There's a long history of lessons from military tactics that can be applied in business. I really like this fable of Napoleon's approach for making sure his instructions were clearly understood. Here's an excerpt from Gordon Tara's excellent blog post:
Napoleon routinely picked the dumbest soldier in his army and appointed him lieutenant on his personal staff. Before issuing an order to his army, he would give the order to this lieutenant and then ask the lieutenant to repeat it back. If the lieutenant made a mistake, Napoleon would re-write the order until the lieutenant got it right. Napoleon's reasoning was that if the lieutenant could understand the order, then surely his generals could also understand the order.
The moral of the story is that it is not the manager's responsibility to give instructions that can be understood, but rather, the manager's responsibility is to give instructions that cannot be misunderstood."
The last paragraph struck me as absolutely what we aim to achieve for our clients - helping teams get processes right for them, every time.
I think Napoleon's understanding of human nature is bang on, and exposes why our pages of process and procedural content have been ignored for so many years. Many of the change programs I worked in were creating process guidance that 'could' be understood. Sure it might be detailed, but it was more often than not difficult to find the information you needed. So, using this yardstick, the answer is that yes, the information was created and filed somewhere at the end of the project and could be understood. To give instructions that cannot be misunderstood however, now that's much harder.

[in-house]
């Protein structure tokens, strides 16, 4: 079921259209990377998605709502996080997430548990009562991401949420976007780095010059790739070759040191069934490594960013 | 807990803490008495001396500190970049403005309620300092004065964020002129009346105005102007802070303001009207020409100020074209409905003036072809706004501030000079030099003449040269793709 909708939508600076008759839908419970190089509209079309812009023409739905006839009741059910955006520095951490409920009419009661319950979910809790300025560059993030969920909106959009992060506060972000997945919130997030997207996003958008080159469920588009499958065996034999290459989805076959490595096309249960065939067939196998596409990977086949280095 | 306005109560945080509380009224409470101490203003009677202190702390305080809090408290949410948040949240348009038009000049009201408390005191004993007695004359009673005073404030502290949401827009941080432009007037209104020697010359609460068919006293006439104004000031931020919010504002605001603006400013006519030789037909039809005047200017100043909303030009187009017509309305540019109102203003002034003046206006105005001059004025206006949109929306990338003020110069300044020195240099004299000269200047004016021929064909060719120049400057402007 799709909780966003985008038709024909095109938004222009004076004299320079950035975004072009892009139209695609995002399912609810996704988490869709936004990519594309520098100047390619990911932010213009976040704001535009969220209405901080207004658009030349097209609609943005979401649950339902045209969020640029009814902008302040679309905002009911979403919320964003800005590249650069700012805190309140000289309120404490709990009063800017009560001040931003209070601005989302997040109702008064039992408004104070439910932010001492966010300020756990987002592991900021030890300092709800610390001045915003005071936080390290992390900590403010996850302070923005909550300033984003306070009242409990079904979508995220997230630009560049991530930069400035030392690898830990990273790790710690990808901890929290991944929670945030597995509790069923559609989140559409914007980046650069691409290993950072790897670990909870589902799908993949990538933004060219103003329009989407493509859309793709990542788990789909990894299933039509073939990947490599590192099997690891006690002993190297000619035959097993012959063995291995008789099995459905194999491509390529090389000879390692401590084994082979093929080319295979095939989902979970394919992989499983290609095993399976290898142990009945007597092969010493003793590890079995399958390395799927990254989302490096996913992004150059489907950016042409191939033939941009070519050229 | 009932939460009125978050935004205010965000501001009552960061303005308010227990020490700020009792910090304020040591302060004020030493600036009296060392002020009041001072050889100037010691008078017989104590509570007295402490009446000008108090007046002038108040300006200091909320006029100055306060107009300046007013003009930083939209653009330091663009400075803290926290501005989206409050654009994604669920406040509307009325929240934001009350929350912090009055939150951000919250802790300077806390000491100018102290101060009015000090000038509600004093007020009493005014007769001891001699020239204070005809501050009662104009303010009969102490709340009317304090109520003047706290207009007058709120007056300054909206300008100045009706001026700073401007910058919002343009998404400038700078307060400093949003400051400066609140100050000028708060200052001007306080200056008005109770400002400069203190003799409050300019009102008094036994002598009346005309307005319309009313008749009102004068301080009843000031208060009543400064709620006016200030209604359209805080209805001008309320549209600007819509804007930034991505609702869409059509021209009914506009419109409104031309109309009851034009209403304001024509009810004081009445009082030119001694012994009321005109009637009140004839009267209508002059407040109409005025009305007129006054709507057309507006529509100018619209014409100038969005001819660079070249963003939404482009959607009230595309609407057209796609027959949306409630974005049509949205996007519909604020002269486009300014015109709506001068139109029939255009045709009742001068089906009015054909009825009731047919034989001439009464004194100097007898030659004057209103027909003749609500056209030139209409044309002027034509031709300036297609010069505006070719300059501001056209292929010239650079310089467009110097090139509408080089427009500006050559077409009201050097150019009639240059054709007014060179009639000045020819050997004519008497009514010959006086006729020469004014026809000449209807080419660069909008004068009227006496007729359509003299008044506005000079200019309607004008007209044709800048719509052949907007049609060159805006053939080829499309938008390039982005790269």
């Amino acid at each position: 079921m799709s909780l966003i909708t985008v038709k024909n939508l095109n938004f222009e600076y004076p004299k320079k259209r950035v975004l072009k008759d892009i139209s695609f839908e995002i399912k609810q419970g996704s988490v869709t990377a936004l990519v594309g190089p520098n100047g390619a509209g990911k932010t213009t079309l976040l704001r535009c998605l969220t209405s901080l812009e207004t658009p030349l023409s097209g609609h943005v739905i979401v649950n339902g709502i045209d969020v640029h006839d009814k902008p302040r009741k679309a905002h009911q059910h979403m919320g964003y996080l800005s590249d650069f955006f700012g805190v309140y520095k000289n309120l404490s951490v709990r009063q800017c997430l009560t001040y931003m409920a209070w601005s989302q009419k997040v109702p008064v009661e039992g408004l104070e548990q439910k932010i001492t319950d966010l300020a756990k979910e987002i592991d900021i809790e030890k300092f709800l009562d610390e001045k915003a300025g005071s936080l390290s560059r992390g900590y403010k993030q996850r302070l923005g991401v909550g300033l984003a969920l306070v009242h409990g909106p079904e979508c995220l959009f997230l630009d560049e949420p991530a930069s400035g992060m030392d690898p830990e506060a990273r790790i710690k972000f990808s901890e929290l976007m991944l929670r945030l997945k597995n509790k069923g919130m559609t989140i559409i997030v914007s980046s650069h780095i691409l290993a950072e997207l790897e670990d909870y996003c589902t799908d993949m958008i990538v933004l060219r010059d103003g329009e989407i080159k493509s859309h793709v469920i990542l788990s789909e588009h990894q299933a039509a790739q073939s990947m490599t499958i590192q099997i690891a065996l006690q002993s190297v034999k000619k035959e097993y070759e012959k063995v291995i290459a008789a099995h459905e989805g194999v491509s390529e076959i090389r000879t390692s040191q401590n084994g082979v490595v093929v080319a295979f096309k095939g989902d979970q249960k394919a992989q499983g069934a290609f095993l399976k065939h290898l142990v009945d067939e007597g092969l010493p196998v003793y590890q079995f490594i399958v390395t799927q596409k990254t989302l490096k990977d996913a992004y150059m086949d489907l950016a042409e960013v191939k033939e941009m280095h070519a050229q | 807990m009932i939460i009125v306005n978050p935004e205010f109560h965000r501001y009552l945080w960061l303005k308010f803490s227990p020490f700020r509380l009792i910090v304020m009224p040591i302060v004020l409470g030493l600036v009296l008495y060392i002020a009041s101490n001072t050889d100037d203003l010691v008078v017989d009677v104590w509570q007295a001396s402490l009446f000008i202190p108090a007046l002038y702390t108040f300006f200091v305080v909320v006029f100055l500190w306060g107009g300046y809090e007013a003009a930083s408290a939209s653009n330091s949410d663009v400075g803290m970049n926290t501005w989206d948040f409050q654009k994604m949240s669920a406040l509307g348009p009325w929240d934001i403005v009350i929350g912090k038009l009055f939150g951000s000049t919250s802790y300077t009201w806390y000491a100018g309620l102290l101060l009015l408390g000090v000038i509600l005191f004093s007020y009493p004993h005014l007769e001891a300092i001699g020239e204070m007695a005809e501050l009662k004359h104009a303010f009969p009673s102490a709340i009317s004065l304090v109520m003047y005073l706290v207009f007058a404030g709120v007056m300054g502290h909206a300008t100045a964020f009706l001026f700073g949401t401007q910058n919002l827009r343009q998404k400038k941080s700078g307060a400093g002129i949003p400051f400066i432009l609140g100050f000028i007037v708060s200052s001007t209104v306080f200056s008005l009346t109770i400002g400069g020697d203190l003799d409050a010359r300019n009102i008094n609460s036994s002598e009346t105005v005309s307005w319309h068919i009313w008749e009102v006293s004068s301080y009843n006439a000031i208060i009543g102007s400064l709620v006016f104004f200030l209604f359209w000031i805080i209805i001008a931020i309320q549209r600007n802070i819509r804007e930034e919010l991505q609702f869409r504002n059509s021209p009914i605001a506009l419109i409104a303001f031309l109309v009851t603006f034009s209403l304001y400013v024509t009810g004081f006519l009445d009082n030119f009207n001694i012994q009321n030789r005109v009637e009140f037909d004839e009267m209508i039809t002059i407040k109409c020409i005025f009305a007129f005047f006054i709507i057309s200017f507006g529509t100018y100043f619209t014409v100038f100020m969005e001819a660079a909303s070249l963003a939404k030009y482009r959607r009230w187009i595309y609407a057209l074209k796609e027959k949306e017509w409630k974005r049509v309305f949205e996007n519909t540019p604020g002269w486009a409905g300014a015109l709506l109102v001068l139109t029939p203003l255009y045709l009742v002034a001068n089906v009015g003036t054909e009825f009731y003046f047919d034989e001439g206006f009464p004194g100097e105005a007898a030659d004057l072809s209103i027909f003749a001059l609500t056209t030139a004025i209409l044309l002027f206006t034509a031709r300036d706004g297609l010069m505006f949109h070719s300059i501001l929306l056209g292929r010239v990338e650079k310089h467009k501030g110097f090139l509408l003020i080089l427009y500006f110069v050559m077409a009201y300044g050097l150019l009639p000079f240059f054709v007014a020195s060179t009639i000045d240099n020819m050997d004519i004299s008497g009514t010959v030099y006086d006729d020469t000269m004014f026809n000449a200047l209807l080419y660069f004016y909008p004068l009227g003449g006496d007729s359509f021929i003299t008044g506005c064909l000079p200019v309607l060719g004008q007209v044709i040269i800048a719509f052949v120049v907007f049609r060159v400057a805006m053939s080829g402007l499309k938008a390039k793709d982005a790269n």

It takes more effort to achieve clarity and simplicity for the intended audience, but this can have drastically different results on customer satisfaction rates, achievement of targets, reduction in rework, etc. etc. I think teams have been screaming out for this sort of simplicity and clarity for years, so consider some of the principles we've talked about before and make sure your processes and procedures cannot be misunderstood.
Take a look at how Promapp could help you.